40. 40. Connecting to the Internet  Fixed wireless, provides high-speed Internet connections using a dish-shaped antenna to communicate with a tower location via radio signals.  Cellular radio network, offers high-speed Internet connections to devices with built-in compatible technology or computers with wireless modems. IT-WS01. NEUST
  41. 41. Connecting to the Internet  A Wi-Fi (Wireless Fidelity), network that uses radio signals to provide high-speed Internet connections to compatible or properly equipped wireless computers and devices.  Satellite Internet service, provides high-speed Internet connections via satellite. IT-WS01. NEUST
  42. 42. How the Internet works? Computers connected to the Internet work together to transfer data and information around the world using servers and clients and various wired and wireless transmission media. On the Internet, the computer is the client that can access data, information, and services on a variety of servers. Internet backbone serves as major carriers of network traffic in the Internet. IT-WS01. NEUST
  43. 43. How the Internet works? Computers connected to the Internet work together to transfer data and information around the world using servers and clients and various wired and wireless transmission media. On the Internet, the computer is the client that can access data, information, and services on a variety of servers. Internet backbone serves as major carriers of network traffic in the Internet. IT-WS01. NEUST
  44. 44. IT-WS01. NEUST
  45. 45. How the Internet works? The Web relies on these mechanism:  Protocols, set of standards used to access resources via the Web.  Universal Resource Locator (URL), uniform naming scheme for Internet resources.  HTML, document formatting language used to design most Web pages. IT-WS01. NEUST
  46. 46. How the Internet works?  CGI, Common Gateway Interface, is a standard way for a web server to pass a web user’s request to an application program and to receive data back to forward to the user.  Servlet, Application run by a server connected to the WWW. It is one of the most popular avenues for Java development today. IT-WS01. NEUST
  47. 47. Protocols Standard set of rules that governs how computers communicate with each other. HTTP (HyperText Trafisfer Protocol ) is the underlying protocol used to transmit information over the Web. HTTP is based on request- response paradigm: IT-WS01. NEUST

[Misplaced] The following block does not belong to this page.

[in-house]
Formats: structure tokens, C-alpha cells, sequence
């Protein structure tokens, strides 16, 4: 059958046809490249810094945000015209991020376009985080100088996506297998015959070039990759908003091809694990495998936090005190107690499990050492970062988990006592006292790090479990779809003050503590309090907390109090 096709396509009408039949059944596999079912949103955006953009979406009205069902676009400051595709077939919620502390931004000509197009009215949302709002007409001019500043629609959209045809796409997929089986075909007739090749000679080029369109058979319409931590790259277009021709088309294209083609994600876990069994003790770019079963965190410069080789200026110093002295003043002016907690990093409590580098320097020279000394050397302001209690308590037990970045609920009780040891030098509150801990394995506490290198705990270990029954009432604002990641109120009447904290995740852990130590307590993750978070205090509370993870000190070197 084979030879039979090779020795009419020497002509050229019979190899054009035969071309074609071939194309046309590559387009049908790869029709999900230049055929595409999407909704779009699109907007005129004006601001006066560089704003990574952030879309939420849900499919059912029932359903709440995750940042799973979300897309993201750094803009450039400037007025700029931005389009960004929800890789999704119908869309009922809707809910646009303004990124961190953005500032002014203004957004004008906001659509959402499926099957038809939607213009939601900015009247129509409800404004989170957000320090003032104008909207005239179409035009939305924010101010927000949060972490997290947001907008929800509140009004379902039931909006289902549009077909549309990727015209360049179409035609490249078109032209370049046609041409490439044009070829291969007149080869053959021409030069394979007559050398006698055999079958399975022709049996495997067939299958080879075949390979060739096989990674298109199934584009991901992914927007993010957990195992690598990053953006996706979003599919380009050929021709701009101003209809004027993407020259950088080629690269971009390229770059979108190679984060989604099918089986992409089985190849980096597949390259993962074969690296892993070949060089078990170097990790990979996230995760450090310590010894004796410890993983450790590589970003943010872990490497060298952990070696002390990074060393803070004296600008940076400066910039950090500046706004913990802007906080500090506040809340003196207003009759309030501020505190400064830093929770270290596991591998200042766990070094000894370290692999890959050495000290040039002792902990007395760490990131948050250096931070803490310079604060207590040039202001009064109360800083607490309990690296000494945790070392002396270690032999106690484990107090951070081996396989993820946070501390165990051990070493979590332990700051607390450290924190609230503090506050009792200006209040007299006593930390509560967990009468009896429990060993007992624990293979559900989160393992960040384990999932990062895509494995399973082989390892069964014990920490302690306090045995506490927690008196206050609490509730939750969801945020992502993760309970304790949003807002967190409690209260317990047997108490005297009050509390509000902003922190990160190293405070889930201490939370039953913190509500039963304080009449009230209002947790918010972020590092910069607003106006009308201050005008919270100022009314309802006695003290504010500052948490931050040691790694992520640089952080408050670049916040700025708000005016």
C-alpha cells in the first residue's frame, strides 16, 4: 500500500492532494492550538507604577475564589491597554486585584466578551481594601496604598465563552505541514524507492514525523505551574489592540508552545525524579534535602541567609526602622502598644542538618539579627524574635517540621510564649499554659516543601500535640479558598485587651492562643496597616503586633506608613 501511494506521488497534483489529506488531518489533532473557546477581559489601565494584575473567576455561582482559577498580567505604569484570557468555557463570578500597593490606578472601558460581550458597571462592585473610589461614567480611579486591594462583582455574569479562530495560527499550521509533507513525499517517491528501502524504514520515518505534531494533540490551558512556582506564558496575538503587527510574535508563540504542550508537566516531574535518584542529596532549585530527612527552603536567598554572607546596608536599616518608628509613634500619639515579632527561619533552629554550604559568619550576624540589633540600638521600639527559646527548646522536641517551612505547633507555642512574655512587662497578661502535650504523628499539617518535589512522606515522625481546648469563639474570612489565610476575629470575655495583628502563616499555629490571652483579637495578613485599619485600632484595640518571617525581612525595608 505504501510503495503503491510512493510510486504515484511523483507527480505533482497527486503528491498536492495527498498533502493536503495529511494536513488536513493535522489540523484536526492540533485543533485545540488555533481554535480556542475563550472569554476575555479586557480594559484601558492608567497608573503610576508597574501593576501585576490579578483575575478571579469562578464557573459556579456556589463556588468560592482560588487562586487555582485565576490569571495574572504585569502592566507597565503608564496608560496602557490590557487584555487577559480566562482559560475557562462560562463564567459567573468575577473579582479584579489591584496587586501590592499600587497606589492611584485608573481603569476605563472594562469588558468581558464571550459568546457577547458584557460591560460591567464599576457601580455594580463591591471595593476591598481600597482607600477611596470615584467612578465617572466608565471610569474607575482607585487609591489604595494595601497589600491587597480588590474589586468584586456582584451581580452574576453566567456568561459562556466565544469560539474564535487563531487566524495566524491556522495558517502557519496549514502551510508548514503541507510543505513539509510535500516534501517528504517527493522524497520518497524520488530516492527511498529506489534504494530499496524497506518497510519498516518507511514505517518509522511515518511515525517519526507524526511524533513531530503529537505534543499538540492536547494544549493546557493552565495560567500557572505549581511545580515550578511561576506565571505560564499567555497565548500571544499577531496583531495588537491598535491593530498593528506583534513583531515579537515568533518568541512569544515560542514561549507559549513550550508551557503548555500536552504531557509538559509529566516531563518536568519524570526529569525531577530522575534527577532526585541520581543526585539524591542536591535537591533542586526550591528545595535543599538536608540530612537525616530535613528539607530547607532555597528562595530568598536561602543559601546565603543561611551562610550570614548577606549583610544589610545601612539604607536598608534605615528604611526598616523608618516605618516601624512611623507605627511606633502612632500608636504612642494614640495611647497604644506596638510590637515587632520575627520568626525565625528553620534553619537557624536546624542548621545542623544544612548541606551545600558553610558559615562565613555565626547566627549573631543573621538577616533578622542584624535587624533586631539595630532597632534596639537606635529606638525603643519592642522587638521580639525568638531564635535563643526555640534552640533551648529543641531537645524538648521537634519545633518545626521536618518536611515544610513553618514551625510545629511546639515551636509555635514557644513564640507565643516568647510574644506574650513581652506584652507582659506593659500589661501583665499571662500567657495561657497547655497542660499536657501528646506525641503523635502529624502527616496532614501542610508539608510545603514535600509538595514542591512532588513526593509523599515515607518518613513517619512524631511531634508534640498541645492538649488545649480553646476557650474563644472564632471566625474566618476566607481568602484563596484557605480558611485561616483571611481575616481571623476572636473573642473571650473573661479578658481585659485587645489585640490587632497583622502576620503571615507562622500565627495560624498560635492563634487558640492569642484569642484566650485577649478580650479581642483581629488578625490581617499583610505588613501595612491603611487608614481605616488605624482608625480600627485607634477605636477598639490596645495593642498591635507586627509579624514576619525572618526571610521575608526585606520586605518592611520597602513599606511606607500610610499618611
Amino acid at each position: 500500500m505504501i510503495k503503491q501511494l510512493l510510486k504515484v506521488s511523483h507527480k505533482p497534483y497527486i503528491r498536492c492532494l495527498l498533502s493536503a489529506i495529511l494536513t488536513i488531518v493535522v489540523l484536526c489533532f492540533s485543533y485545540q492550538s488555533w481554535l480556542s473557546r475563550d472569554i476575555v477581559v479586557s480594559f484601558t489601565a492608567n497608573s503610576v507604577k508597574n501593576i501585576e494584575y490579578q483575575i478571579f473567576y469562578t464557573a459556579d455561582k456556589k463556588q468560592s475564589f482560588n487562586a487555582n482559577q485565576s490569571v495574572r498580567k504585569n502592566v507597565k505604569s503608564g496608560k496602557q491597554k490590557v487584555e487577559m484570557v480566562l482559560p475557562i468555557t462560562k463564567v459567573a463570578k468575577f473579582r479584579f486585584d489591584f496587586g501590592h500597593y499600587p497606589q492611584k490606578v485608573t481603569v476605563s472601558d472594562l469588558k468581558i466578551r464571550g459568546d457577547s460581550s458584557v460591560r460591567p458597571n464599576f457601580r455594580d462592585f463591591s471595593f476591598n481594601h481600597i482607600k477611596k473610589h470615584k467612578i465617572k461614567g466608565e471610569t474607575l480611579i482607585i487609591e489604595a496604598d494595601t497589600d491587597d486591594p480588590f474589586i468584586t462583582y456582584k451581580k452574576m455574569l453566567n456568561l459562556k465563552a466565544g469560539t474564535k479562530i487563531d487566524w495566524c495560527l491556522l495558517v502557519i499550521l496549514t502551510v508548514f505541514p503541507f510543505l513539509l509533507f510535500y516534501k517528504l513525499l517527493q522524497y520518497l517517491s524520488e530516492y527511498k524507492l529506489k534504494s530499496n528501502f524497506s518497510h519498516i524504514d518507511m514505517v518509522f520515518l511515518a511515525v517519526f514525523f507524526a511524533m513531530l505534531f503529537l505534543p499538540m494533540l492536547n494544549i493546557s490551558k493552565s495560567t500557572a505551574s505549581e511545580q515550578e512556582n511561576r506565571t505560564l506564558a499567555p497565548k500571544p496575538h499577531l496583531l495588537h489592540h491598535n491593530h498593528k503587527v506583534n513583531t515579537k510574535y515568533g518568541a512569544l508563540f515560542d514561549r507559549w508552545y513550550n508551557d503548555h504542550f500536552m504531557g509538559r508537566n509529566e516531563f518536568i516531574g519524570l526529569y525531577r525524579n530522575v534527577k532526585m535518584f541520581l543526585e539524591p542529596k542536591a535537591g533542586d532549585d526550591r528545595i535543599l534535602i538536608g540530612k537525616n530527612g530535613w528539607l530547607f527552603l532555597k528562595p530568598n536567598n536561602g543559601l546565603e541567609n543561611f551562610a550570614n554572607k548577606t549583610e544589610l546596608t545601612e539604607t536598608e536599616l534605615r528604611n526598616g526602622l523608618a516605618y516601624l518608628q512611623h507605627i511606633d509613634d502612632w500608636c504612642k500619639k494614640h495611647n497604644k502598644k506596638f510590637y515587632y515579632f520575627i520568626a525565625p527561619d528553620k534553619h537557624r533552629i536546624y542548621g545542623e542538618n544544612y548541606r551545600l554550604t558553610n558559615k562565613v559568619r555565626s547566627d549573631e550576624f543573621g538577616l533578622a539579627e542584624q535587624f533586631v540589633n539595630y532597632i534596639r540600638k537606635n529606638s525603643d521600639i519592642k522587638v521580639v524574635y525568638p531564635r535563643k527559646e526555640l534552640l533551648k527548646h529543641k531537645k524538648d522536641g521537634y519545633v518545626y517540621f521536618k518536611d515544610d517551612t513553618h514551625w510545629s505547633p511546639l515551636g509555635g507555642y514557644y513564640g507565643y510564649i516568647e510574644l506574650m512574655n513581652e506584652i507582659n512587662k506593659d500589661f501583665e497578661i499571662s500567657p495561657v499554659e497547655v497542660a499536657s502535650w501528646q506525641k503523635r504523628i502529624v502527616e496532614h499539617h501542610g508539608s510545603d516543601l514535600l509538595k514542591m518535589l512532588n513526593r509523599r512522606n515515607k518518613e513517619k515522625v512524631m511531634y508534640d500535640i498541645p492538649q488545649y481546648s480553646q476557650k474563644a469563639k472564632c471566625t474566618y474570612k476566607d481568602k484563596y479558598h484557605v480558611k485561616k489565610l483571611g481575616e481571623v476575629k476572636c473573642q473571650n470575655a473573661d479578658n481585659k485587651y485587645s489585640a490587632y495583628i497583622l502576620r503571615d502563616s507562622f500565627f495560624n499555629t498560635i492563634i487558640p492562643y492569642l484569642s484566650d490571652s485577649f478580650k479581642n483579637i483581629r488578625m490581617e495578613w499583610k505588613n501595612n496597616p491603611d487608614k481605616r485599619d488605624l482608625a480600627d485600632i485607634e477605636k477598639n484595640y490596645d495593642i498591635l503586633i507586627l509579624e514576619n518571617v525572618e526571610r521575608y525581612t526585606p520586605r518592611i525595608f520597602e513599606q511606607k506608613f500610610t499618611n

48. 48. Protocols Connection: Client establishes connection with Web server. Request: Client sends request to Web server. Response: Web server sends response (HTML document) to client. Close: Connection closed by Web server. IT-WS01. NEUST
  49. 49. URL The Ufiiform Resource Locator or URL is the most recognizable part of the web. An example of a fully qualified domain name is www.veresoftware.com. A domain name is commonly used now to identify companies, market to individuals, and find your favorite site on the web. A URL starts with “http://,” which identifies the protocol to be used on the Internet and stands for hypertext transfer protocol. IT-WS01. NEUST
  50. 50. URL After the protocol usually comes the designator WWW, which we all know now stands for World Wide Web. Adding the WWW can be optional today because most browsers today will add the WWW. Additionally you may encounter WWW2 or WWW3 prior to a web address. These addresses and other prefixes can be used by an organization to identify other web content or websites, but don’t refer to any standards or Internet protocols. IT-WS01. NEUST
  51. 51. URL After identifying the protocol to be used, the domain name is the next significant part of the URL. The domain name is the registered name that identifies the location the browser will request information from on the Internet. A domain is formatted like veresoftware. At the end of the domain is the top level domain (TLD). IT-WS01. NEUST
  52. 52. URL TLDs are what the user commonly identifies as the end of the domain registration. The TLD identifies the highest level of the hierarchical structure of the URL. TLDs historically included the commonly recognized.com, .org, .mil, .edu. Over the past several years, mainly due to the increasingly diminishing English language domain availability IT-WS01. NEUST
  54. 54. URL Country codes will appear after the TLD as a designator of the country to which the domain is registered. Country codes are by standard a two letter code at the end of the URL. IT-WS01. NEUST